Two general types of furnace are employed, one resulting in a batch process and the other in a continuous one. The first, generally known as the Higgins fur- nace, consists of an open-ended, slightly tapered cylinder of sheet steel, smaller diameter up, rest- ing on a hearth protected by a carbon coating [14]. Fusion of the bauxite is accomplished using an electric arc. Water continuously flows down the outside of the shell, keeping it from melt- ing during the process. After fusion is complete, the product is cooled for several days, resulting in a coarsely crystalline material. This is sorted and rough crushed to yield crude abrasive about 50 mm in size. Continuous furnaces are patterned after the batch type except that they are generally much larger and arranged for tilting and tapping the molten products into suitable containers [15], [16]. For economic reasons most fused aluminas being produced in similar large-capacity casting furnaces where fusion may continue uninter- ruptedly for many days or even months.

3.1.3. Fused Alumina Types

The fused alumina produced in largest tonnage is known as regular aluminum oxide. The raw materials are calcined bauxite, carbon usually in the form of coke, and iron borings, a typ- ical mass ratio being 80 : 15 : 5. Because the relative ease of reduction of the bauxite feed to metal in the fusion process with carbon is

of

considerably higher Al 2 O 3 content than that of

Fe 2 O 3 > SiO 2 > TiO 2 > Al 2 O 3 , an abrasive

the furnace feed can be attained. During fusion two immiscible liquids exist. The upper one be- comes the abrasive on crystallization, and the lower one becomes a byproduct, ferrosilicon. Regular aluminum oxide is brown and has a chemical composition of approximately 95 %

4

Abrasives

Al 2 O 3 , 1.5 % SiO 2 , less than 0.5 % Fe 2 O 3 , and 3 % TiO 2 . Because of very slow cooling in the Higgins furnace, the crystals of alumina are coarse, averaging 10 – 15 mm in diameter. If the fused material is cast, the upper liquid must be poured into very large molds holding at least 5 t of product to insure similar slow cooling and coarse crystallization.

A second brown type is semifriable fused alu-

mina. It is purer than regular, containing approx-

imately 97 % Al 2 O 3 , 0.5 % SiO 2 , less than 0.5 % Fe 2 O 3 , and 2 % TiO 2 . Both batch and continu- ous processes are used to produce this variety. Because the regular and semifriable types are close in composition, the present trend is to- ward a single brown fused alumina of intermedi- ate composition, produced in casting furnaces. The relative friabilities are adjusted by crush- ing and processing methods to give different grain shapes, the more equidimensional being the regular and the sharper, less blocky being the semifriable. In general, the major use of fused alumina abrasives is for processing high-tensile-strength ferrous metals, such as carbon steels. The reg- ular kind is employed in loose-grain form in blasting, lapping, and barrel finishing, in bonded form mostly in nonprecision operations, such as cutting off and rough grinding in organic- bonded products. Semifriable alumina is more commonly used in vitrified-bonded products for precision grinding operations, and on coated belts and discs.

A third type, similar in composition and fu-

sion method to the above, is known as microcrys- talline. In order to produce an abrasive with very small alumina crystals, rapid cooling of the melt is required. This is effected by pouring it into small molds or onto pans to produce slabs. The resulting abrasive has higher intrinsic strength than the others. It formerly was used extensively in heat-treated form for very heavy duty grinding wheel applications, such as the conditioning of steel slabs and billets using resin-bonded prod- ucts. For the most part this abrasive has been su- perseded by fused zirconia – alumina of the ZS type (Section 3.2), or by sintered alumina of the 76Alundum type (Section 3.3). White fused alumina is produced by direct fusion of Bayer process alumina [14]. Either the batch or the continuous casting process may be employed. Because the raw material is of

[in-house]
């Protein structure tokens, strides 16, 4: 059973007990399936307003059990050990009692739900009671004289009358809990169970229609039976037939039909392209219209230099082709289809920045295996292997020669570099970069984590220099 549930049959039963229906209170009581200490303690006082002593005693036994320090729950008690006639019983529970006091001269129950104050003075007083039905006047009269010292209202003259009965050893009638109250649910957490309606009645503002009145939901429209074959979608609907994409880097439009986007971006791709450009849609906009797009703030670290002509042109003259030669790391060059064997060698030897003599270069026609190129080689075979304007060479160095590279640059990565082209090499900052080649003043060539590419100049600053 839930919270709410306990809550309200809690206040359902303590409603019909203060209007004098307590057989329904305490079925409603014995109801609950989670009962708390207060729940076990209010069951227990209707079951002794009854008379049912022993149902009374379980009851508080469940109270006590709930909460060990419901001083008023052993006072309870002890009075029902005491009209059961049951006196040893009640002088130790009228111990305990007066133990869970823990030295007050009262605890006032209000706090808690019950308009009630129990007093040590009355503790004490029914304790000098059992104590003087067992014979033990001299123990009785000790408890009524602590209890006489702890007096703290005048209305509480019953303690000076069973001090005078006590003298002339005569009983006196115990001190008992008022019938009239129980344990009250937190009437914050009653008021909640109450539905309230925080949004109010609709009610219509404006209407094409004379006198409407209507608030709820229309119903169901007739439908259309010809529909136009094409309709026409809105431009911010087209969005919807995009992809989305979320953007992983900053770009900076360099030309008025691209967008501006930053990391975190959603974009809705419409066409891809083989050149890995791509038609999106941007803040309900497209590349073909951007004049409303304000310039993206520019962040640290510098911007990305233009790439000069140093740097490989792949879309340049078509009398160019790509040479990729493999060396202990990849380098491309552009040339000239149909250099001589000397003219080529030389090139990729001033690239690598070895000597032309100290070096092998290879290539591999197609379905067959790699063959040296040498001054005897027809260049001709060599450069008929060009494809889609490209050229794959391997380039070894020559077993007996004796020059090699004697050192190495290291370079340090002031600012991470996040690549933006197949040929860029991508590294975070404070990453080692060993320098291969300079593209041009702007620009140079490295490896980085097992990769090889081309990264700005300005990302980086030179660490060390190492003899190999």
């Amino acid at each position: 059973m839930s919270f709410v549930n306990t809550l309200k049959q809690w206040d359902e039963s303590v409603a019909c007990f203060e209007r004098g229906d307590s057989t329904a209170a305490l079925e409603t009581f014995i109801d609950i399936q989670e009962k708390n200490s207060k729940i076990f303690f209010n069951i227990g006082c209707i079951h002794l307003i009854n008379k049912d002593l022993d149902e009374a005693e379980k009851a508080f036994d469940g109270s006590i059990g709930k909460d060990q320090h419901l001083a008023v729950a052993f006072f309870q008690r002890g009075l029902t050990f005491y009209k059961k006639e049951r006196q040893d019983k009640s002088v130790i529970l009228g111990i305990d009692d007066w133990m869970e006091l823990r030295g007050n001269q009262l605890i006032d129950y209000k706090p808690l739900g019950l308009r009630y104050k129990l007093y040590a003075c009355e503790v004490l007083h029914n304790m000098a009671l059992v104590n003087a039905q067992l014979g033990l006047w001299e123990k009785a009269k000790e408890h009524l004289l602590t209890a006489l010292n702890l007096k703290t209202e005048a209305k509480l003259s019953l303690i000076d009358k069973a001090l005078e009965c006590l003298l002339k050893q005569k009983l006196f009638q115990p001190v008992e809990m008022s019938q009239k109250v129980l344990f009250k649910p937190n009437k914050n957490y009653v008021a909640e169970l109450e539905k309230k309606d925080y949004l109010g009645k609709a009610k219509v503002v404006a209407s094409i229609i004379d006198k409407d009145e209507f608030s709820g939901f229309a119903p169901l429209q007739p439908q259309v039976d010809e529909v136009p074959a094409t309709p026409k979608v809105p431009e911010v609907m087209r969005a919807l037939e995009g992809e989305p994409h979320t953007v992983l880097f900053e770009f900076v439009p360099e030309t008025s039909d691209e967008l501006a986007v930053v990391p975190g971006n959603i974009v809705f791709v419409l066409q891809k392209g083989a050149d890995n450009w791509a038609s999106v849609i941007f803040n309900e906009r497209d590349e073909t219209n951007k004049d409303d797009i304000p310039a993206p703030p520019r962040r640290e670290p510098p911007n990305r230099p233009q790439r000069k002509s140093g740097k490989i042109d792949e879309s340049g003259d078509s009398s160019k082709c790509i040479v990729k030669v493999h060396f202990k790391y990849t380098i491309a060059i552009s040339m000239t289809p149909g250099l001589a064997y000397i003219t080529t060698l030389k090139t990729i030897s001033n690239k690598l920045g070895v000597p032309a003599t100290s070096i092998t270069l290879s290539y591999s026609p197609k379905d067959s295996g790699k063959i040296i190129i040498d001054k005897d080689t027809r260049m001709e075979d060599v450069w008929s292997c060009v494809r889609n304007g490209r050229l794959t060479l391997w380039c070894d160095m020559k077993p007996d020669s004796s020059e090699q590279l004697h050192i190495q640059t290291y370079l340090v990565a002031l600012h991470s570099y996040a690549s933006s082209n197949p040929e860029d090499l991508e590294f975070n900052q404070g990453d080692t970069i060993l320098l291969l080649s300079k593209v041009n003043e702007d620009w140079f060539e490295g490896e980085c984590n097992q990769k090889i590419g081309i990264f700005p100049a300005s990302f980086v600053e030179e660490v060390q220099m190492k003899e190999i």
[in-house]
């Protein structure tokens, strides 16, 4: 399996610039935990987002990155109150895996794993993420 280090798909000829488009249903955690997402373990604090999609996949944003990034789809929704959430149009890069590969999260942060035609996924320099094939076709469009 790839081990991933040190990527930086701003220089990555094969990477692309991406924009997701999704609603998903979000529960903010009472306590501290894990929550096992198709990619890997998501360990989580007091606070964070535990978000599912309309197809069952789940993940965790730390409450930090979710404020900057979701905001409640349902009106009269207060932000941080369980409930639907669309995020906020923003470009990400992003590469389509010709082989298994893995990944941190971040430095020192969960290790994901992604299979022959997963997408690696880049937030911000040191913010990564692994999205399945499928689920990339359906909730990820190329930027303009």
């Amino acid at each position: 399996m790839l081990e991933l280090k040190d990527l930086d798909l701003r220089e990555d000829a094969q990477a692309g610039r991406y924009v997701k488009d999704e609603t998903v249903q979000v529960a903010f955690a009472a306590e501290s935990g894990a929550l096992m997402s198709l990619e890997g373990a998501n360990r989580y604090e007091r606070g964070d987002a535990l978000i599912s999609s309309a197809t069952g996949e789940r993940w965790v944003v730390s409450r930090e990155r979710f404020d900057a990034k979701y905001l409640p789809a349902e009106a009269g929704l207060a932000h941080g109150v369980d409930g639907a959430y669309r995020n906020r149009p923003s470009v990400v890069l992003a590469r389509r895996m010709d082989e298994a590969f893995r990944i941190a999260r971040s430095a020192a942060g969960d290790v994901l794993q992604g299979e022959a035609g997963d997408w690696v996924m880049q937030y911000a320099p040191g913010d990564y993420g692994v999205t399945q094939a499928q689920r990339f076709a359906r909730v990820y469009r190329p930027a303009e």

high purity, only fusion and crystallization take place. The resulting abrasive has about the same chemical composition as the alumina. However, a small amount of the soda is volatilized, giving rise to pores in the resulting product. Sometimes small amounts of chromium oxide [1308-38-9] are added to the furnace feed, producing a pink or ruby-colored abrasive. Similarly, a small ad- dition of vanadium oxide [1314-34-7] results in an emerald green color. Although claims have been made for the value of such additions, con- trolled grinding tests have failed to detect pos- itively any advantages. The major use for the white abrasive is in vitrified-bonded wheels for toolroom grinding or precision grinding of heat- sensitive steels. Monocrystalline aluminum oxide is a very high purity abrasive, produced directly from bauxite in a single-stage fusion [17]. The pre- ferred method employs a furnace feed consist- ing of bauxite, pyrite (FeS 2 ) [1309-36-0] or sul- fur [7704-34-9], carbon, and iron borings. When subjected to fusion in the Higgins batch furnace, two immiscible liquids are formed as with reg- ular aluminum oxide. However, in the present case very slow cooling of the upper liquid results in essentially pure, individual crystals of Al 2 O 3 in a matrix of sulfides. After the pig has cooled and been crushed, the matrix is removed chemi- cally and mechanically. This treatment releases alumina crystals in the range of sizes required by the industry. Little or no crushing is needed, so in this re- spect this abrasive is entirely different from all the other types of fused aluminas in use today. Chemical analysis approximates 99.2 % Al 2 O 3 , 0.6% TiO 2 , 0.2 % impurities. This abrasive also may be produced in a casting furnace provided that the fusion is poured into a large receptable capable of holding many tons of product to per- mit slow cooling of the melt. The size distri- bution of the resulting abrasive crystals can be varied by changes in manufacturing parameters. Surprisingly the monocrystalline type also may be produced from a mixture of Bayer process alumina, elemental sulfur, and carbon [18]. In this process only one liquid is present in the fur- nace during fusion, but otherwise the sequence of operations is similar, and the resulting prod- uct is the same as that produced directly from bauxite. This premium-priced abrasive is found to be more cost efficient than others, such as the